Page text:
EA had its big investor call today, which as usual was a good place to find info on their upcoming slate. EA bragged about their best selling titles last year, with Left 4 Dead 2 selling 2.9 million copies and Dragon Age: Origins selling 2.7 million, tremendous news for fans of Bioware. EA lost 82 million last quarter but considering they lost 641 million the same time last year it’s a big improvement, and they’re excited for the next year and the AAA titles that they’ll push.
They have three big titles hitting the first quarter of 2011- Dead Space 2, a brand new Dragon Age title (not another expansion) a new Need for Speed title, and a shooter from Epic Games and People Can Fly that’s currently untitled. Another Dragon Age title for handhelds was announced, but whether this means DS or PSP or possibly even iPhone is all guesswork at this point.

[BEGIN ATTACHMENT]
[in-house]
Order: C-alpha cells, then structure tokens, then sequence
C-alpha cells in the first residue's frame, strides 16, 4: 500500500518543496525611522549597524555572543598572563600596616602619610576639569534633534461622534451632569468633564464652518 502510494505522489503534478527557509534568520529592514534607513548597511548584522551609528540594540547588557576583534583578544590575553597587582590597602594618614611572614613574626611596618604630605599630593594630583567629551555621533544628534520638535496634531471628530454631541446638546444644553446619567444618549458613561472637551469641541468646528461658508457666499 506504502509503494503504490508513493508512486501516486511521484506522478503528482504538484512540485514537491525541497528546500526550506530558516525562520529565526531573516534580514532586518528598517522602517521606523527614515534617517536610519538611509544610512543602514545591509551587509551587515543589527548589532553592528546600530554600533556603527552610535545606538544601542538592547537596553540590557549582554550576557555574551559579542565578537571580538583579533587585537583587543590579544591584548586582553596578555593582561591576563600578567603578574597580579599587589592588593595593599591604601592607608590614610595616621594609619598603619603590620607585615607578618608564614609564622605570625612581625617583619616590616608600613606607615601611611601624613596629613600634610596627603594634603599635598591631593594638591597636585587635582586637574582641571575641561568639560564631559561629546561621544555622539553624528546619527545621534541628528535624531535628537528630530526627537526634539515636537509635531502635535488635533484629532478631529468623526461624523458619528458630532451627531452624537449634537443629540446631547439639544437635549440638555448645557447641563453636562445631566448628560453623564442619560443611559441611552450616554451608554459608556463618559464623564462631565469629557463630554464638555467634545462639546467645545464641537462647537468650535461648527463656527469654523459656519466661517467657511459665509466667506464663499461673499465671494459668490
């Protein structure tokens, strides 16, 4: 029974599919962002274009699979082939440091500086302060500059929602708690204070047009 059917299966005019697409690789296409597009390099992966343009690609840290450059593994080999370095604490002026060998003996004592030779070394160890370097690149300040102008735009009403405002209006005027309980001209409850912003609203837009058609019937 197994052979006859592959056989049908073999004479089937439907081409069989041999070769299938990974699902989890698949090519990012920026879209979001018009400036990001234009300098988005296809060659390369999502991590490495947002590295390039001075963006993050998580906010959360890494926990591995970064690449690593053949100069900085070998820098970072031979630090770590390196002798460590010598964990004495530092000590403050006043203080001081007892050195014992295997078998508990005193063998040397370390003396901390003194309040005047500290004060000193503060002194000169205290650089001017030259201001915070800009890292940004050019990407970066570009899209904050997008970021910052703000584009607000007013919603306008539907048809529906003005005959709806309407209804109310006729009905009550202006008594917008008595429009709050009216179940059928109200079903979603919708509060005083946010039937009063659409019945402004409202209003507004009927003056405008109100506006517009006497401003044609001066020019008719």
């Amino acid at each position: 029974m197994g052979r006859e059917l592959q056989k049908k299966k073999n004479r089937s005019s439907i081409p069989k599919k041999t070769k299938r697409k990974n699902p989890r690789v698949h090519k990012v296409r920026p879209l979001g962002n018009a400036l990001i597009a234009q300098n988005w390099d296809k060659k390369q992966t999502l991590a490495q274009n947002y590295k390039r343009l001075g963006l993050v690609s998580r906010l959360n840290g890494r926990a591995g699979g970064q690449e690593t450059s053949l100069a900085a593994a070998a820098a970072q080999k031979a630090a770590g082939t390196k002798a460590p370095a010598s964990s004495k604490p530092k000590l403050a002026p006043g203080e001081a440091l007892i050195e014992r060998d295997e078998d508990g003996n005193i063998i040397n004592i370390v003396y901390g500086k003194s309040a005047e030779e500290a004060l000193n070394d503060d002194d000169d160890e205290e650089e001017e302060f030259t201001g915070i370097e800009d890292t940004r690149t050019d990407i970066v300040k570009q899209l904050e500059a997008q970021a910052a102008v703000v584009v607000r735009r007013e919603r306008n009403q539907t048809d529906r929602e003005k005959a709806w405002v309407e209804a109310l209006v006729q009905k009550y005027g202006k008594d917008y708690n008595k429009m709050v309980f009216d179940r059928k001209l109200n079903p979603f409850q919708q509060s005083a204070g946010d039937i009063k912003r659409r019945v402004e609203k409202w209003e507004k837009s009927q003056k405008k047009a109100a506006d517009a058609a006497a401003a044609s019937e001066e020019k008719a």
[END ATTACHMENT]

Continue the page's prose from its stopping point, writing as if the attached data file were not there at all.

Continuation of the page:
This year has some big titles hitting as well, with Realtime World’s massively multiplayer cops and robbers game APB hitting in the summer and The Sims 3 (for consoles) and Crysis 2 hitting the final quarter, not to mention all the digital downloads and DLC the company has in the works.
There have also been some rumors (from internet surveys) that hint at a port of the Wii’s Dead Space Extraction for Xbox Live Arcade and PSN, something that would make a lot of sense since the great game (review) didn’t exactly push a lot of copies. There are also reports of a Dead Space spinoff known as Planet Cracker that will be a strategy game where players manage a CEC operation, sort of a space Sim City dealing with managing a mining operation while fending off space pirates.
As for EA, Mass Effect 2 is destined to sell a ton of copies (and rightfully so), and we’ll soon find out if their big Dante’s Inferno gamble pays off. Battlefield: Bad Company 2 is looking utterly fantastic (have you tried that demo yet?) and Command and Conquer‘s fourth installment hits PCs in March, so it looks like the company’s got a bit to look forward to. Let’s see if they can pull themselves up without losing any more employees.